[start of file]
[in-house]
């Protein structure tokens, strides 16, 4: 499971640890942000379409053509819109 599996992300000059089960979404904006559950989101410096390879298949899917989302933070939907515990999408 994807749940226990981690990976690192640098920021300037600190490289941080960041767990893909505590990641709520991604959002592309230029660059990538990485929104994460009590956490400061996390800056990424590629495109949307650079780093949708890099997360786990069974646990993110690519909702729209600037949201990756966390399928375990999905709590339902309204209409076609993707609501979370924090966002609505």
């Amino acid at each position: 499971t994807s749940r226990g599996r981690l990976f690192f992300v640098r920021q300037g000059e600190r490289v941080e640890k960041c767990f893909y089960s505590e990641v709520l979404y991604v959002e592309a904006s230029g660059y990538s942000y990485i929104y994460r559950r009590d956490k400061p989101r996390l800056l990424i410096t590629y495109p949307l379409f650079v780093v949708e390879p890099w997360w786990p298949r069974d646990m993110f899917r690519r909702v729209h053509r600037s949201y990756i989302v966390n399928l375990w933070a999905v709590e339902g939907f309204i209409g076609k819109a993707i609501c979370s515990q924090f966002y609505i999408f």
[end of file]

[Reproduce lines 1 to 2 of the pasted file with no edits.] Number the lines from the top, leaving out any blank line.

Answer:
[in-house]
């Protein structure tokens, strides 16, 4: 499971640890942000379409053509819109 599996992300000059089960979404904006559950989101410096390879298949899917989302933070939907515990999408 994807749940226990981690990976690192640098920021300037600190490289941080960041767990893909505590990641709520991604959002592309230029660059990538990485929104994460009590956490400061996390800056990424590629495109949307650079780093949708890099997360786990069974646990993110690519909702729209600037949201990756966390399928375990999905709590339902309204209409076609993707609501979370924090966002609505």